The AIS system was initially and primarily intended to help vessels avoid collisions, as well as to assist port authorities to better control sea traffic, because it collects and transmits position and movement details.  More recently, satellite technology companies have begun to take this information and process it using special software to display vessel locations and other data using computer and Global Information System (GIS) platforms, which can then be used for other purposes such as monitoring for illegal, unregulated and unreported (IUU) fishing.
The International Maritime Organization (IMO) now requires all vessels over 299 tonnes to carry an AIS transponder on board and is currently considering reducing the requirement to vessels over 99 tonnes. More recently, the Pacific Islands Forum Fisheries Agency (FFA) made AIS a licensing condition for all fishing vessels licensed to fish in FFA member state’s waters. New requirements for transparency are also driving advances in the development and use of various satellite-based technologies, such as AIS.
Notes to editors
1 The National Oceanic Resources Management Authority (NORMA) is the guardian and manager of the marine resources in the Exclusive Economic Zone (EEZ) of the Federated States of Micronesia for people living today and for generations of citizens to come.
The Authority works to:
  • Ensure that these resources are used in a sustainable way.
  • Obtain the maximum sustainable economic benefits from the resources.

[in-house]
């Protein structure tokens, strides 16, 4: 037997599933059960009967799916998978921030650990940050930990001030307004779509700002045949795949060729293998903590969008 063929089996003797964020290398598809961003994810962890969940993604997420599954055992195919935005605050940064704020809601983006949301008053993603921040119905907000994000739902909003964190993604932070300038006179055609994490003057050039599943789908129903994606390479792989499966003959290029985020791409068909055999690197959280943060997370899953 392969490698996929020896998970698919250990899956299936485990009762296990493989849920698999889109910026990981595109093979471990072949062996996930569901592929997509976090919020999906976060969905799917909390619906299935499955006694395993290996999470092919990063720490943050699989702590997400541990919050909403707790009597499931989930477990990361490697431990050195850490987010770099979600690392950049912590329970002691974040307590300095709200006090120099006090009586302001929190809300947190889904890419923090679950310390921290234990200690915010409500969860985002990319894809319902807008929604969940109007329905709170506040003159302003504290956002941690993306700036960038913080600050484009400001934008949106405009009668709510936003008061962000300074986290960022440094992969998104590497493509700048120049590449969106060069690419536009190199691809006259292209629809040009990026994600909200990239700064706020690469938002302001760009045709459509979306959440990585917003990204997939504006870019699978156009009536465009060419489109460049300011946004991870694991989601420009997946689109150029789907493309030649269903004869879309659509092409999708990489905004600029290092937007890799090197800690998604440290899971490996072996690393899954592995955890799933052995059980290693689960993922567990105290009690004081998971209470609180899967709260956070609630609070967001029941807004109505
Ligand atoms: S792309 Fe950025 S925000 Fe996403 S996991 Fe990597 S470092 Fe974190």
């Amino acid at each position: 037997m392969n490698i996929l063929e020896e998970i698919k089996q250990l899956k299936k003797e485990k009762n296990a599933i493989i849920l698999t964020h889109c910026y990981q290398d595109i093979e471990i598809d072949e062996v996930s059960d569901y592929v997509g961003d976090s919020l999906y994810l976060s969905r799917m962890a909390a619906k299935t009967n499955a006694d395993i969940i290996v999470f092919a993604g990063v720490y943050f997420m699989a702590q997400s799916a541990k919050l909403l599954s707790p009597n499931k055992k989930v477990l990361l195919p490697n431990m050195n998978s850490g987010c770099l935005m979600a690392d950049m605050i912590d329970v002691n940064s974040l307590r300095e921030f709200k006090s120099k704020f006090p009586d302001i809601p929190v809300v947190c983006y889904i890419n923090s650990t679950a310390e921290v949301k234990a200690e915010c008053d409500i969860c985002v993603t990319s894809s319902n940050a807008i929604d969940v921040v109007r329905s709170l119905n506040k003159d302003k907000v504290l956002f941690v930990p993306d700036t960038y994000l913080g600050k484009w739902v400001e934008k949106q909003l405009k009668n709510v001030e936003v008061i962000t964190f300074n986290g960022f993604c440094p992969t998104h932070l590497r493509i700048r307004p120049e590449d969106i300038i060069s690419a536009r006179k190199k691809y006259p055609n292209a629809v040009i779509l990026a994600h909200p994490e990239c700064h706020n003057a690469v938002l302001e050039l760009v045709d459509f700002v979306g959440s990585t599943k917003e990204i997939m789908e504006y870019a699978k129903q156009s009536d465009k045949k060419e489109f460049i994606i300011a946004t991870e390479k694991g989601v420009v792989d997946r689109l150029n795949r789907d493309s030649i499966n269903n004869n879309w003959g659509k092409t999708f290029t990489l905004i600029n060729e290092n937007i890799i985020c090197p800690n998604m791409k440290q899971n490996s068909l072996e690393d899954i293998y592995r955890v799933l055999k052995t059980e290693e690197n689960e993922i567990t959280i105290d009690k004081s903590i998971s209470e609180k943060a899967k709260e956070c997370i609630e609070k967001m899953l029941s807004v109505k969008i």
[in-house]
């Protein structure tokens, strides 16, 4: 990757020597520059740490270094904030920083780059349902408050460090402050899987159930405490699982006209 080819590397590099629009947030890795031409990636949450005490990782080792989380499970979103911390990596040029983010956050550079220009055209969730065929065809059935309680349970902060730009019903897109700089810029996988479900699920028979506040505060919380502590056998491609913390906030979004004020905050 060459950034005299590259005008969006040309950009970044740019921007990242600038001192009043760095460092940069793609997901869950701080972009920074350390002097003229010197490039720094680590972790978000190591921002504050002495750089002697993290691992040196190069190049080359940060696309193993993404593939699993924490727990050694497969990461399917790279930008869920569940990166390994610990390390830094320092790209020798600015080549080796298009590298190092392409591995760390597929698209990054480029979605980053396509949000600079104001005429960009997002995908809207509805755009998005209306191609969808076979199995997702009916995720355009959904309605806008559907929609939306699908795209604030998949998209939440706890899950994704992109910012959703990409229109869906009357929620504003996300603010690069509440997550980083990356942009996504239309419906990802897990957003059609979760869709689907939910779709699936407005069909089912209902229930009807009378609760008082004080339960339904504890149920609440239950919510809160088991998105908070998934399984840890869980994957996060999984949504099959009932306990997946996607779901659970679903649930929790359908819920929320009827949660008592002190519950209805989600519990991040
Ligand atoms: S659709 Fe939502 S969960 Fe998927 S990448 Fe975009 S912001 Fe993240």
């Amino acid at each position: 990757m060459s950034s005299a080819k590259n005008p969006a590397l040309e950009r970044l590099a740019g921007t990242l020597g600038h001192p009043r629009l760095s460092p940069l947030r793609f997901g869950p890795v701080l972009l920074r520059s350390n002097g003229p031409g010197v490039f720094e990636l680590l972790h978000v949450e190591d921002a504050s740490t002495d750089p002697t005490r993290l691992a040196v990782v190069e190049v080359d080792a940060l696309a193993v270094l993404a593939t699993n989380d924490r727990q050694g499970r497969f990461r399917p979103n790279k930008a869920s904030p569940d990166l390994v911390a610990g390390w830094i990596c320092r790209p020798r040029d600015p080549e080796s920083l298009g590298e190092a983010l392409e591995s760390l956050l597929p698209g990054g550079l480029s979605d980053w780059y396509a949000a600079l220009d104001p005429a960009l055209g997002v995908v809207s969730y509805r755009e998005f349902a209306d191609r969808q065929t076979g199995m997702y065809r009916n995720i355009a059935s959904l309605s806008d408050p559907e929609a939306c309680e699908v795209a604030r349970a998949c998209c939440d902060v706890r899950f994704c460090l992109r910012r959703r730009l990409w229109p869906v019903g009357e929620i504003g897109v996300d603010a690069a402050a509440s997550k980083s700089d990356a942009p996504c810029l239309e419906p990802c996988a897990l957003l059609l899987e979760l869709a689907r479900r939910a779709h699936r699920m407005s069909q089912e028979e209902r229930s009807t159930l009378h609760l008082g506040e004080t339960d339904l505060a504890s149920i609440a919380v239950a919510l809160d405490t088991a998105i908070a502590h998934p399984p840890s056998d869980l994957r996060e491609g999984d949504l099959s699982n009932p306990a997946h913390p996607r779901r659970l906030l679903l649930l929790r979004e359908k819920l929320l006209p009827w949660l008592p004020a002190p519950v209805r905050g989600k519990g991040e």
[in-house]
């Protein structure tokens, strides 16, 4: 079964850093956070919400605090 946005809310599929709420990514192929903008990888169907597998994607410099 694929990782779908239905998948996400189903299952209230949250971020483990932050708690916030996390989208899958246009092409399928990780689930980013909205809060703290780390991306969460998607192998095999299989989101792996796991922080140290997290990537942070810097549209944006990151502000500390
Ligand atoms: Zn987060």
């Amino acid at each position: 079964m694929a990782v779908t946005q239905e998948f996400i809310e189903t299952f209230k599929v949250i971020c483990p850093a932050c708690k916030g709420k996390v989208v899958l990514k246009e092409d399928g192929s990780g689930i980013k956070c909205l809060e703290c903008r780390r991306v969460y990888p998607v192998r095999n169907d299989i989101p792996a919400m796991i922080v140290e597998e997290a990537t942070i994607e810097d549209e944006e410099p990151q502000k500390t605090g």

• Promote economic security for the nation through their use.
2 The Pacific Islands Forum Fisheries Agency (FFA) was established to help countries sustainably manage their fishery resources that fall within their 200 mile EEZs. FFA is an advisory body providing expertise, technical assistance and other support to its members who make sovereign decisions about their tuna resources and participate in regional decision making on tuna management through agencies such as the Western and Central Pacific Fisheries Commission (WCPFC).  The FFA works to strengthen national capacity and regional solidarity so its 17 members can manage, control and develop their tuna fisheries now and in the future.
Based in Honiara, Solomon Islands, FFA's 17 Pacific Island members are Australia, Cook Islands, Federated States of Micronesia, Fiji, Kiribati, Marshall Islands, Nauru, New Zealand, Niue, Palau, Papua New Guinea, Samoa, Solomon Islands, Tokelau, Tonga, Tuvalu and Vanuatu.
3 The International Maritime Organisation (IMO) is a specialised agency of the United Nations and is the global standard-setting authority for the safety, security and environmental performance of international shipping. Its main role is to create a regulatory framework for the shipping industry that is fair and effective, universally adopted and universally implemented.
Alfred “Bubba” Cook, Western Central Pacific Ocean Tuna Programme Manager, WWF. Email: acook@wwf.panda.org; +64 027 833 0537
Louisa McKerrow, Communications Manager, WWF-New Zealand. Email: lmckerrow@wwf.org.nz; +64 (0) 27 212 3103
AIS tracks of vessels with AIS devices